Document - Cameroon: Security forces must respect human rights in reaction to political demonstations
4 October 2001
AI Index AFR 17/009/2001 - News Service Nr. 176
Cameroon: Security forces must respect human rights in reaction to political demonstrations
At least three people were killed and nine injured on 1 October 2001 after gendarmerie and police used firearms to disperse a non-violent demonstration of reportedly more than 500 people in Kumbo, North West Province. Government spokespersons justified the killings as a security force reaction to "provocations" by the demonstrators.
Amnesty International calls upon the Cameroonian authorities to prevent the use of violence or lethal force against peaceful demonstrations. The security forces should comply with international standards governing the conduct of law enforcement officials and the use of force and firearms. Lethal force must be targeted only against individuals who are posing an imminent danger to life.
In Bamenda, North West Province, another peaceful demonstration involving several hundred people was broken up by the security forces and 19 people were arrested. More than 100 people were reportedly arrested in the North West and South West Provinces and remain in detention in relation to the 1 October demonstrations.
Among those detained in Bamenda are prominent activists of the Southern Cameroons National Council (SCNC) and the Southern National Youth League (SCYL), including Nfor Ngala Nfor, Martin Luma, Frida Litongo, Chief Ayamba and James Sam Sabum. The SCNC and SCYL are campaigning for greater political autonomy or secession of the English-speaking provinces.
On the same day, the editor of the Douala based La Nouvelle Expression newspaper, Jean-Marc Soboth, was arrested and questioned by police in Douala over the sources of information he used for an article published on 24 September on planned state response to the expected demonstrations. He was released without charge late Monday evening.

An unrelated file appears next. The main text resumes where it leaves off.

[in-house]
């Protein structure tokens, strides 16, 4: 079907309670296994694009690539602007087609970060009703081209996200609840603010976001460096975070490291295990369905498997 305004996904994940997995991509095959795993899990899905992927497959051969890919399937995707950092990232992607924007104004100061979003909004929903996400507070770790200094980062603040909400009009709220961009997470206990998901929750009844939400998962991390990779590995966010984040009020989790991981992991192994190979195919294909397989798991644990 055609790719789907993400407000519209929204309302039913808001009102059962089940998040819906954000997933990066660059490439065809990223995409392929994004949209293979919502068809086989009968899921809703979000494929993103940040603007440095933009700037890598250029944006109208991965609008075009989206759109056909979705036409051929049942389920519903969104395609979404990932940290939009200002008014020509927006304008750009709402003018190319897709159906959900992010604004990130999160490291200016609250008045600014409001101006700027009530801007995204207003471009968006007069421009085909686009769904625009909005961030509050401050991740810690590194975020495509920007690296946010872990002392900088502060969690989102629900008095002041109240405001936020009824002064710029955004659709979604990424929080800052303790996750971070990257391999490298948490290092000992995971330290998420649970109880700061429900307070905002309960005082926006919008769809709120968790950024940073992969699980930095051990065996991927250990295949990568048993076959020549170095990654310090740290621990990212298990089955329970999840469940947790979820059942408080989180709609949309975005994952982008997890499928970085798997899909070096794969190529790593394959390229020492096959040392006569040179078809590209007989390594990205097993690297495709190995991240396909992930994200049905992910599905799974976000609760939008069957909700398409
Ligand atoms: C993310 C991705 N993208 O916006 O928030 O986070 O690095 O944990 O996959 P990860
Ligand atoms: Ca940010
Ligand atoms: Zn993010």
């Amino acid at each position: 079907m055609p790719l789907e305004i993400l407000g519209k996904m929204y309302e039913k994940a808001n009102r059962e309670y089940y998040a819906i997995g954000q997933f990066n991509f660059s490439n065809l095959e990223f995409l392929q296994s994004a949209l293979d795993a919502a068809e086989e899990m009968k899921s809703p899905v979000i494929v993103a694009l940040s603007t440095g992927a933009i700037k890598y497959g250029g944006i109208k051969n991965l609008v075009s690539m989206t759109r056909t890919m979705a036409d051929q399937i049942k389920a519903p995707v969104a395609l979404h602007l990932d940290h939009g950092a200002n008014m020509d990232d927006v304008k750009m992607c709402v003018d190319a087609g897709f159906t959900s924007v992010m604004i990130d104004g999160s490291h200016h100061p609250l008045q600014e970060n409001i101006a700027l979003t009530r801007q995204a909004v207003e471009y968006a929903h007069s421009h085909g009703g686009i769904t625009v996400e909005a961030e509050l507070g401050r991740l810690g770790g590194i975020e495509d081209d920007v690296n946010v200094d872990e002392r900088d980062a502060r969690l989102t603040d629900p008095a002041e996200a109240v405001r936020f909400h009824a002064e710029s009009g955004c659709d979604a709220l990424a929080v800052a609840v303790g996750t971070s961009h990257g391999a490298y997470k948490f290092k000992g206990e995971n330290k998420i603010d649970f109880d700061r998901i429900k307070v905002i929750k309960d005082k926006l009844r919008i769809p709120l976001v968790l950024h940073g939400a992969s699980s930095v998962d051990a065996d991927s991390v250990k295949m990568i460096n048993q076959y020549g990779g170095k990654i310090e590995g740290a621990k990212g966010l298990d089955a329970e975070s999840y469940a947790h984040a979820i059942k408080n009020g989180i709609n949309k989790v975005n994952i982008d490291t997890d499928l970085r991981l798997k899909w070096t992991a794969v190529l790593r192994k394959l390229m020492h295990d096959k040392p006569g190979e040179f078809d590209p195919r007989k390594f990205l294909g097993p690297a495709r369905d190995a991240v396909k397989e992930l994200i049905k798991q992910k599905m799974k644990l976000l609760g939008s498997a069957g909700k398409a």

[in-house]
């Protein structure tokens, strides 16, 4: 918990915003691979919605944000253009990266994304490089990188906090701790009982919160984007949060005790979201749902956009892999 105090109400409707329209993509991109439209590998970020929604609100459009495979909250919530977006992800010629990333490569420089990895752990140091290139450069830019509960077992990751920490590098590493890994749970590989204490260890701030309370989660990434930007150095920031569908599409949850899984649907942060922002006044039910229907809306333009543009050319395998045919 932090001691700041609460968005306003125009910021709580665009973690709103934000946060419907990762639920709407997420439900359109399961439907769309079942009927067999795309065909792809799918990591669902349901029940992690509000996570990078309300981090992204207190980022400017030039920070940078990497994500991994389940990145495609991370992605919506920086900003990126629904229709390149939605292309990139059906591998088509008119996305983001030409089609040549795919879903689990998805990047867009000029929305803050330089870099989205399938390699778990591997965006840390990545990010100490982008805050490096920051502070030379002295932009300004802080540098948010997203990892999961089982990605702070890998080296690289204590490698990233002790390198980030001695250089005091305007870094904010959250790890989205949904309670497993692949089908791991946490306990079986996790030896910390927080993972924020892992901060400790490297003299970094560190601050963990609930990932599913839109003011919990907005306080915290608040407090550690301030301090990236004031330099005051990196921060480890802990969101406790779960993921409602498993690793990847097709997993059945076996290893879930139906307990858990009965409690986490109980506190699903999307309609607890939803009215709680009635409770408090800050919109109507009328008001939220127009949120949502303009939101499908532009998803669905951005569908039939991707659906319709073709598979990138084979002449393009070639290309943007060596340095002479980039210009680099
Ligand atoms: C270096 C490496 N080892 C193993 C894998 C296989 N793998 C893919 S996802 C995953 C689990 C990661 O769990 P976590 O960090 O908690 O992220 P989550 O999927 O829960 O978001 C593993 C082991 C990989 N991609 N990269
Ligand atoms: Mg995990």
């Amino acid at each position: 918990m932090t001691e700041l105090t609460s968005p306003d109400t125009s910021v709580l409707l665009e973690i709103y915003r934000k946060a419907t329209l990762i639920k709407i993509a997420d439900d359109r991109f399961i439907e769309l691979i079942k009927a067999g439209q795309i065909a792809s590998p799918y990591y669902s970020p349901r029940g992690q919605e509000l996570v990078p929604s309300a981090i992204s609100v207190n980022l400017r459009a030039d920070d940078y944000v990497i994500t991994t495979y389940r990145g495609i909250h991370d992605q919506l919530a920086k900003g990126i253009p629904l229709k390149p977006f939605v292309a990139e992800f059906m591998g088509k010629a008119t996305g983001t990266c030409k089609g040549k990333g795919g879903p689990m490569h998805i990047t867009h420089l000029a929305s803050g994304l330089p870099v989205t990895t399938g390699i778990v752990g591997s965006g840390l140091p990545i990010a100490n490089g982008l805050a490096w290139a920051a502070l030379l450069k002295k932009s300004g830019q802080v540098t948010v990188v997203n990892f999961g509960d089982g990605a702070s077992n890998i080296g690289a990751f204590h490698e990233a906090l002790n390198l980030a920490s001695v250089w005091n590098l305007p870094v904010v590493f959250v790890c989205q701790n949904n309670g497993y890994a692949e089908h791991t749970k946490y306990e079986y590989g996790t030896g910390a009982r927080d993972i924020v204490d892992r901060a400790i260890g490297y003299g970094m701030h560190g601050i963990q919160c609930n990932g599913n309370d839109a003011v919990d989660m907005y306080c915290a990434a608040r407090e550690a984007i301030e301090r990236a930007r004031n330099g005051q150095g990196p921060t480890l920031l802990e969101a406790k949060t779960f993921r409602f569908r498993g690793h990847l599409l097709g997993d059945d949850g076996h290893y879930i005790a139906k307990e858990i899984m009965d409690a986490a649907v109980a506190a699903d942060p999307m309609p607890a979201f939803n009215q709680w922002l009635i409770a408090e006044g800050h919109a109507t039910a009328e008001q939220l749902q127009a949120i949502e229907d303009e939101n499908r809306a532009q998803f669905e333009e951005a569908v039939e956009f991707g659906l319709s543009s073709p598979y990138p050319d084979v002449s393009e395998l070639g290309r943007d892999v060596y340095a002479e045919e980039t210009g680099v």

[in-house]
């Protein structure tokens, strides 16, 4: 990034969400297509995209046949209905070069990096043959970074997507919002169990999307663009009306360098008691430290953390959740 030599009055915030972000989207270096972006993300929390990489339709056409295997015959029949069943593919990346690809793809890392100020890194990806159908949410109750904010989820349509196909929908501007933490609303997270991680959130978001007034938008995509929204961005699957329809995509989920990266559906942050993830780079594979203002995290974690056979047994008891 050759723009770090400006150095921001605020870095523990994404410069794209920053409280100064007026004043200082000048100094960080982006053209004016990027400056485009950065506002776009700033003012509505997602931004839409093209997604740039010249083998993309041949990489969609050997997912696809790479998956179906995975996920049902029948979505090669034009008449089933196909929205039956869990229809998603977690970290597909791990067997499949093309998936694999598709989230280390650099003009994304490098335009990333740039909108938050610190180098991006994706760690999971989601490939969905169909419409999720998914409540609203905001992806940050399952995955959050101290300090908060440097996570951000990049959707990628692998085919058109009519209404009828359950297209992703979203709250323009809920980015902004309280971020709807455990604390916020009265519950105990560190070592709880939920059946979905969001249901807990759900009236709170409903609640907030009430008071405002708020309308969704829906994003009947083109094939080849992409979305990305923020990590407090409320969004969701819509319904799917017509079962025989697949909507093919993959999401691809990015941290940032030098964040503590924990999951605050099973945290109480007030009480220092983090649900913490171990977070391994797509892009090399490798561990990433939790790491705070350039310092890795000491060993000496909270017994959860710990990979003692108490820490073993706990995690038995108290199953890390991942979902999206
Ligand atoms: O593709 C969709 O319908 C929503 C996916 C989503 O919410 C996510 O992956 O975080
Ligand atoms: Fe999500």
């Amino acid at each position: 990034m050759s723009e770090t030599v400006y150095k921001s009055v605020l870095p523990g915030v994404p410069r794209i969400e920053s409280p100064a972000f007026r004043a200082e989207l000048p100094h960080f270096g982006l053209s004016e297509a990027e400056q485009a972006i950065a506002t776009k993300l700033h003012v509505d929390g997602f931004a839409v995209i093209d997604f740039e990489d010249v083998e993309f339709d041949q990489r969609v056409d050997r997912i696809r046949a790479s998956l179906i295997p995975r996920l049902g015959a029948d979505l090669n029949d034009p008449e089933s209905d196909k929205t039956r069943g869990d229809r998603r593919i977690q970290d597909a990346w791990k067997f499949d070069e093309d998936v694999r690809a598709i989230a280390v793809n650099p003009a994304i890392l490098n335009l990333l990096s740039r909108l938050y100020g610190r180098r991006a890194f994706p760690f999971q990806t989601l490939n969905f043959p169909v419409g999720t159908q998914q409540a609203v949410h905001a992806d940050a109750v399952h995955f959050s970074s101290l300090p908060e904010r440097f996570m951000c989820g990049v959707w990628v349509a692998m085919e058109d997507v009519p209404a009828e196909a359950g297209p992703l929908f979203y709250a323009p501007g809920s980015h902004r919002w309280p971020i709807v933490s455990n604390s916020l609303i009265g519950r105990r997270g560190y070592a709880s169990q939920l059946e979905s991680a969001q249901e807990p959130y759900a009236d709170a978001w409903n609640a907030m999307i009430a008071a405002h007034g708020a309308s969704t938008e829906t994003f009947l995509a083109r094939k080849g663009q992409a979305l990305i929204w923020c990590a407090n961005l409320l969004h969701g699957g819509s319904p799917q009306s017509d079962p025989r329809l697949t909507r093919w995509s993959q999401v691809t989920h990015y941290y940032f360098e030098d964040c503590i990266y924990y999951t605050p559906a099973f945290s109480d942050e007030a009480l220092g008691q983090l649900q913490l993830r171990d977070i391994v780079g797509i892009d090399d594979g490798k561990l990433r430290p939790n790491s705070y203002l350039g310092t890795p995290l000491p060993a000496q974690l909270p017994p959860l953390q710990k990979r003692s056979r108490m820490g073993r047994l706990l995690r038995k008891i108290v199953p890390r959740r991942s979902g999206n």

Amnesty International urges the authorities to respect rights of freedom of association and expression. People exercising these rights are not to be arbitrarily detained. They should be released if they are not promptly charged with a recognizable criminal offence and should be protected against ill-treatment.
On occasion of the 40th anniversary of the positive outcome of the referendum on a union of English- and French-speaking parts of Cameroon in the English-speaking provinces on 1 October 1961, political groups throughout the English-speaking Southwest and Northwest provinces called for demonstrations to protest against, what they claim is, marginalisation in national politics and to demand greater political rights. Public demonstrations calling for greater autonomy or secession of the English-speaking provinces had been banned before 1 October 2001 and presence of security forces had been increased significantly.
Over the last decades feelings of political marginalisation and discrimination have grown stronger in the English speaking provinces, leading to the foundation of the various political movements including the SCNC and SCYL in the early 1990s. Government response to pro-secessionist political movements and those demanding greater regional autonomy has increasingly toughened.
In the context of the 1997 elections hundreds of political opponents were arrested and tortured and many of them died. In 1999 a group of English-speaking detainees was convicted to long prison terms in an unfair trial. On 31 December 1999 a declaration of independence of the Southern Cameroons was broadcast over regional radio in the southwest of the country. Several members of the self-declared political leadership of the Southern Cameroons were subsequently arrested and held incommunicado for several months. They were released without trial 14 months later
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